Outwardly, I would say I do okay as a mom. But to be painfully honest, I feel like I’m really messing up. Like REALLY messing up. And I don’t even know how to be better.
Oh, I have THEORIES on how to be better. Those are crystal clear when I judge all the OTHER moms. But when shit gets real in my own home, I spin my wheels again.
My daughter whines. I’m talking Champion Whiner. The whiniest kid on the block. And she’s not 2. She’s almost 6. It’s not cute.
My son has developed social anxiety, and I can’t crack the code on why it started or how to fix it.
My exhaustion over my daughter’s whining is compounded by shame. It berates me:
You should’ve nipped this in the bud YEARS ago.
You KNOW your friends must say she’s the whiniest kid they know.
You’re her MOTHER. What’s wrong with you?
My concern about my son’s fear snowballs wildly:
What have you DONE (or not) to hurt his confidence?
Did something HAPPEN?
You’re his MOTHER. Why can’t he TELL YOU what’s wrong?
As I write down my thoughts, I recognize a theme: ME. I’ve made it all about ME.
In an attempt to be a good mom, a better mom, the BEST MOM I CAN BE, I have framed THEIR lives as a barometer of what I’M doing right or wrong. ME. ME. ME.
When did I forget that my children are on THEIR own journey of growth? A journey of learning to walk with Jesus. To depend on Jesus. To recognize – for themselves – their personal need for Jesus.
If my daughter whines every day, it’s not just because I have failed as a mother. IT’S BECAUSE SHE’S A HUMAN ON THIS PLANET AND SHE SINS LIKE THE REST OF US. I’m ALSO not handling my role in it perfectly. But may I not be so consumed with self-loathing that I forget SHE NEEDS JESUS, TOO.
If my son wrestles with anxiety, it’s not just because I haven’t loved him well enough. IT’S BECAUSE HE’S A HUMAN ON THIS PLANET AND HE NEEDS JESUS LIKE THE REST OF US. And, yes I’m still over here, being not perfect. But again, may I not be so consumed with MY anxiety about HIS anxiety that I forget to LET HIM EXPERIENCE HIS NEED FOR JESUS.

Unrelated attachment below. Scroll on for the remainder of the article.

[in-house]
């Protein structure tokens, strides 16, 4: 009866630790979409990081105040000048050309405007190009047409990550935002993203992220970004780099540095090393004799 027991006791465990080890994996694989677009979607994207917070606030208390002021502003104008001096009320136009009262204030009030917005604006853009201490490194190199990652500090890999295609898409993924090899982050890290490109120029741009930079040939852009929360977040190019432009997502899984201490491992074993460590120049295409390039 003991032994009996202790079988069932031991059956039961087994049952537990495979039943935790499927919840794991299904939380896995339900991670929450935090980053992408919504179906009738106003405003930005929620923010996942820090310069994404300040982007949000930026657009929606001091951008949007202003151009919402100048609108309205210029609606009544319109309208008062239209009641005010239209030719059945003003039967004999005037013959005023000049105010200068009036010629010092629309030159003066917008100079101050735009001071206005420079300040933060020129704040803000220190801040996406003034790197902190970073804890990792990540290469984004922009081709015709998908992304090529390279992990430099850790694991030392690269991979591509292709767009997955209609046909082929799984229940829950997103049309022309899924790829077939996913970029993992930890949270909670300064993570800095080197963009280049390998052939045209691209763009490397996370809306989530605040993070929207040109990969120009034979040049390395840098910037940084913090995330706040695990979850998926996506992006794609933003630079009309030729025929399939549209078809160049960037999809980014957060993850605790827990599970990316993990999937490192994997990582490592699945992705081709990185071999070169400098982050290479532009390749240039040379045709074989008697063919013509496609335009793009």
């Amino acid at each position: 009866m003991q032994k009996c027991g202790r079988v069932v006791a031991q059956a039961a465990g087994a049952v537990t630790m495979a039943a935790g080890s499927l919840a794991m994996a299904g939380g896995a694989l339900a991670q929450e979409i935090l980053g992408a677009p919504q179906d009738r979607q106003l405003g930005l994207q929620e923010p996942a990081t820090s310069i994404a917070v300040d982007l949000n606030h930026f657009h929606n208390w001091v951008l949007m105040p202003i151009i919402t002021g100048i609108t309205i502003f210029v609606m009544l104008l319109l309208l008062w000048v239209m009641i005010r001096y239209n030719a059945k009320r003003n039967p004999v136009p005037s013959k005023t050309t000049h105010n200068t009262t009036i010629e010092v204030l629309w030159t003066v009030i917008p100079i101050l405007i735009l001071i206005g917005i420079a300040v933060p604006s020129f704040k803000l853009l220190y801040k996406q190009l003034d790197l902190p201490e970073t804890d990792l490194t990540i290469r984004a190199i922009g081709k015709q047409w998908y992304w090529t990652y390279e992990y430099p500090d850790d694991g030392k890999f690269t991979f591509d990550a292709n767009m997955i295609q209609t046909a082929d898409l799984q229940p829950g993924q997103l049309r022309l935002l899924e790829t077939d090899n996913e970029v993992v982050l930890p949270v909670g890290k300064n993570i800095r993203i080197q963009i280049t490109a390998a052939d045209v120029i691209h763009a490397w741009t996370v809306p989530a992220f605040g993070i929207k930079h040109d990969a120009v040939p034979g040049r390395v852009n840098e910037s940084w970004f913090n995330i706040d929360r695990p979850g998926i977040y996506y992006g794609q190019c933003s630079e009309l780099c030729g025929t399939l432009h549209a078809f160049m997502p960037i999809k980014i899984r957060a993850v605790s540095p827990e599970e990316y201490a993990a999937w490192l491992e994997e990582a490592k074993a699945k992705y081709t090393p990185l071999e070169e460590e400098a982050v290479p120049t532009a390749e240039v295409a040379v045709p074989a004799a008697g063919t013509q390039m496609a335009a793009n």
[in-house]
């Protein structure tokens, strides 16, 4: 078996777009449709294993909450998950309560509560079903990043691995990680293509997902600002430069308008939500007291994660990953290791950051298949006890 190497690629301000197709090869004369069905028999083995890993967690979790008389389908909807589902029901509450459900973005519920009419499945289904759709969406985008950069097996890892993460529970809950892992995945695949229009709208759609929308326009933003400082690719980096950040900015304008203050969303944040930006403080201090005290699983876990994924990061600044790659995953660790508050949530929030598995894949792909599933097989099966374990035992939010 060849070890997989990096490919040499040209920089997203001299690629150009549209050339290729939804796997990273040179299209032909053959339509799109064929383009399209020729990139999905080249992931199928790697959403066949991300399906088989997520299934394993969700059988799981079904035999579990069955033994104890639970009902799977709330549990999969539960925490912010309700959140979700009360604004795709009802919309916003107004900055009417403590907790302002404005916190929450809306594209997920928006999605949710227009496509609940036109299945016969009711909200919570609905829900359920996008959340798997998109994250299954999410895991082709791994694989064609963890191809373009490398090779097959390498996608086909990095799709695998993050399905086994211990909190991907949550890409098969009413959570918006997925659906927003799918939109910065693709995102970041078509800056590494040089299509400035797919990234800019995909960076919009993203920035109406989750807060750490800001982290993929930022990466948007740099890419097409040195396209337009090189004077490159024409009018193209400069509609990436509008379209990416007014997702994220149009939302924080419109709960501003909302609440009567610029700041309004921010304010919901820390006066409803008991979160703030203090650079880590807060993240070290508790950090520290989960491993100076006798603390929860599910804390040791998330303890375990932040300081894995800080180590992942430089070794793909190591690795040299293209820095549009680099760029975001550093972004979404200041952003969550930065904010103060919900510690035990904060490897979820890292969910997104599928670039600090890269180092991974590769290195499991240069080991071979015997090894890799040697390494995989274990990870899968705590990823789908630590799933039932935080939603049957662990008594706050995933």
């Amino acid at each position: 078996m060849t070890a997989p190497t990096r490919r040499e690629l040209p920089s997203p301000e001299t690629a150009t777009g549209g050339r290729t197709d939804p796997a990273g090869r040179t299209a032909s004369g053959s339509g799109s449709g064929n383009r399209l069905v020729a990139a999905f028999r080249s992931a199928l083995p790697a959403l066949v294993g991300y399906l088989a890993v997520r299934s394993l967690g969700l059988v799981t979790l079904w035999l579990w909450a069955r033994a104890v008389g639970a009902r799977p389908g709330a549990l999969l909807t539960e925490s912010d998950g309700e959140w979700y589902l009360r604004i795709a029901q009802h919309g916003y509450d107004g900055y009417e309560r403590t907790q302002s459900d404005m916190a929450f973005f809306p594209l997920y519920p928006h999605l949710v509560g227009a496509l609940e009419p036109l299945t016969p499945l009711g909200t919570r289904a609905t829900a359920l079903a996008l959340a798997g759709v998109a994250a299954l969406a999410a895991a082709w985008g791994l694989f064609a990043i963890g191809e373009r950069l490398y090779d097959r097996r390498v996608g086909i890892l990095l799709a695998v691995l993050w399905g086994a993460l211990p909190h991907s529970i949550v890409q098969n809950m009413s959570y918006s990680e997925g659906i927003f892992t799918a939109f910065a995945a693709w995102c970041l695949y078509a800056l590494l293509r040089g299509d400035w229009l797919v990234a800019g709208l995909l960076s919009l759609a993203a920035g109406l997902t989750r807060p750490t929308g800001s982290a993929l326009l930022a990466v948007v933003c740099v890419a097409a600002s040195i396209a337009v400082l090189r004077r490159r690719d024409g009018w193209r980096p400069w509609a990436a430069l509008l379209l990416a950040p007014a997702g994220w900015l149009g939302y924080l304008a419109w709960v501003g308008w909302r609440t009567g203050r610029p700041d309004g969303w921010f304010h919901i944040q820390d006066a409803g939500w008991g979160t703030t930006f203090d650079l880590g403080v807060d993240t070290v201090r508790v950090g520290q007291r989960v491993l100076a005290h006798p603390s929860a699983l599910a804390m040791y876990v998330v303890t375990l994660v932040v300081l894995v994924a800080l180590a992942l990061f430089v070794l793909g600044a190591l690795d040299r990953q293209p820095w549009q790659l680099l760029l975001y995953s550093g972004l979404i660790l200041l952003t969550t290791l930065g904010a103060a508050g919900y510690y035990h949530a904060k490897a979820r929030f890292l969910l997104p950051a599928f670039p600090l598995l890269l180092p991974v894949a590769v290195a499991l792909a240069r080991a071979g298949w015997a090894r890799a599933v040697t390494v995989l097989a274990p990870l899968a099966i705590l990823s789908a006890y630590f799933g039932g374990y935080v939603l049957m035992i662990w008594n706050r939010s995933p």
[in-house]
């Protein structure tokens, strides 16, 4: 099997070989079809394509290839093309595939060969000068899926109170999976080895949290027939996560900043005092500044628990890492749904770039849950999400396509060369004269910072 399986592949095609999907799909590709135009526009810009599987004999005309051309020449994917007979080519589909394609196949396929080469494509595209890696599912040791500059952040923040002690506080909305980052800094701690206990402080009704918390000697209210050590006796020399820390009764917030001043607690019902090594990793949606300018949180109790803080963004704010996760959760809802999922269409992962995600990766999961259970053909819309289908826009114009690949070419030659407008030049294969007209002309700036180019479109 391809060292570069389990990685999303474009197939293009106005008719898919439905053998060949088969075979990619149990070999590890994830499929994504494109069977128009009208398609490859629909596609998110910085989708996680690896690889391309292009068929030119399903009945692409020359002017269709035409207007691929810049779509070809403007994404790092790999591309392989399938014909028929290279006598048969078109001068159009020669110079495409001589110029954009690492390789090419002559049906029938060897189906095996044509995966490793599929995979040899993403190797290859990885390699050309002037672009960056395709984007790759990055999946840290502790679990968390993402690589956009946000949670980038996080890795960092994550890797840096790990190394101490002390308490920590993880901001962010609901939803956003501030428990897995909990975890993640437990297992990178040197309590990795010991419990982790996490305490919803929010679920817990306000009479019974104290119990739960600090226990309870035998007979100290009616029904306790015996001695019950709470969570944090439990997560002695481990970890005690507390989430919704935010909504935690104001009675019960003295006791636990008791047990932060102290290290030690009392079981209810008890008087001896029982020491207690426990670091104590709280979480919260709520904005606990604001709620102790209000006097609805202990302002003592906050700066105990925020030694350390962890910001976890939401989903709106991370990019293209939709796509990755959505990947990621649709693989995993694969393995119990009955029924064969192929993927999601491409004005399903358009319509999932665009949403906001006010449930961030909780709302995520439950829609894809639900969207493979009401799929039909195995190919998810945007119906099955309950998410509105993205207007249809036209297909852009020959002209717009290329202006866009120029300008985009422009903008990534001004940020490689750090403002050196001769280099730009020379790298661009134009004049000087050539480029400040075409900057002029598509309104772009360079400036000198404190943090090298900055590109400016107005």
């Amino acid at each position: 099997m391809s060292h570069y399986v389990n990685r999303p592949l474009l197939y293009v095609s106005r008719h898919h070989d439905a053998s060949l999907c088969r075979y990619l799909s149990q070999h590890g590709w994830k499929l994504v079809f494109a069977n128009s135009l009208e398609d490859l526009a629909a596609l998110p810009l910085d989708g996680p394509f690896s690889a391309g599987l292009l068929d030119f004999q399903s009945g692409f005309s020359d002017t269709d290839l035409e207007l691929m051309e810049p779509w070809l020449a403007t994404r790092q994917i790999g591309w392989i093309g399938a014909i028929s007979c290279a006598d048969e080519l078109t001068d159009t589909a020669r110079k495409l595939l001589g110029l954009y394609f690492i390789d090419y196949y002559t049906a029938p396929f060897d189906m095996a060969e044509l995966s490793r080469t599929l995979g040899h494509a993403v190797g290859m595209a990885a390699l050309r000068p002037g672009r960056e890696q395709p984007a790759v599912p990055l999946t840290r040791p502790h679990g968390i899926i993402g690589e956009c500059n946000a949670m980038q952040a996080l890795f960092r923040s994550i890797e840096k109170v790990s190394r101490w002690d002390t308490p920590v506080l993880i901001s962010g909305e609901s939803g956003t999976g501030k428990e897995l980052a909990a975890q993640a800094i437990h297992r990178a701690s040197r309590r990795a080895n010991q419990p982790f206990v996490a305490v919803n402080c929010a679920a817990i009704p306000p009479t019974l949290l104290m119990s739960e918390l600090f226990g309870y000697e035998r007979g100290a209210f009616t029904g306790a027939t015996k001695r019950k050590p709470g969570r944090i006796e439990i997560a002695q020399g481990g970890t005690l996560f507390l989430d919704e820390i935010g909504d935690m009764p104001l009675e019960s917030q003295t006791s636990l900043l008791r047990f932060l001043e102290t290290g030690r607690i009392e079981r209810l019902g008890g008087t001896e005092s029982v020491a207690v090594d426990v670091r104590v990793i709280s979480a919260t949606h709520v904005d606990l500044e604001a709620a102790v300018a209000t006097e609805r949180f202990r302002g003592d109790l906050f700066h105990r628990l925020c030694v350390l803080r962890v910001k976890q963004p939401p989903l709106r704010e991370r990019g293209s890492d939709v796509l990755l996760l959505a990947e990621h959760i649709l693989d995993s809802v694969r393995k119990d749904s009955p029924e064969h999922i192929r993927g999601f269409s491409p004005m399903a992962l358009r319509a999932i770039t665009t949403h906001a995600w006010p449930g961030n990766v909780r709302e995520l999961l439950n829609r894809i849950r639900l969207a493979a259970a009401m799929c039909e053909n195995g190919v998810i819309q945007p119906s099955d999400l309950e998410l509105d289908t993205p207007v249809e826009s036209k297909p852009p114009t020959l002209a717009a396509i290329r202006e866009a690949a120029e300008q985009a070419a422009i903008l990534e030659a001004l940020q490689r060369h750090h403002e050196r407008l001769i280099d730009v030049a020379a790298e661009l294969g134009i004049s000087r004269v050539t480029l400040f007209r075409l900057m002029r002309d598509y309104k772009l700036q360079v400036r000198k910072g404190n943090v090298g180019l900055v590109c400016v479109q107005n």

My children were not created to simply be agents in MY personal growth. God certainly does use them to refine me. (Understatement of the century.) But to consistently frame THEIR struggles as being all about ME and MY failures (or their victories as being all about ME and MY awesomeness — ouch) is to crowd out the greater reality: they are each on a journey with and toward Jesus. This is their journey of learning to trust Him and to trust His power to help them overcome their struggles.
Whether I’ve cast myself as the hero or the villain, I AM NOT THE STAR PLAYER IN MY KIDS’ STRUGGLES.
Yes, I’ve been given a crucial supporting role.
But the story of my child’s life is NOT. ABOUT. ME.
We MUST STOP making our children’s struggles (and strengths!) all about us. Instead, let’s use that time, effort, and brain space to fix our attention back on Jesus. On what He’s doing in us. On what He’s doing in them. That’s what our kids need anyway, right? More of Jesus. More of seeing their mom need Jesus. And more of seeing Jesus come through for us both.
Have you found this to be true in your parenting? What difference would it make for you to believe your child’s struggle – or strength – isn’t all about you?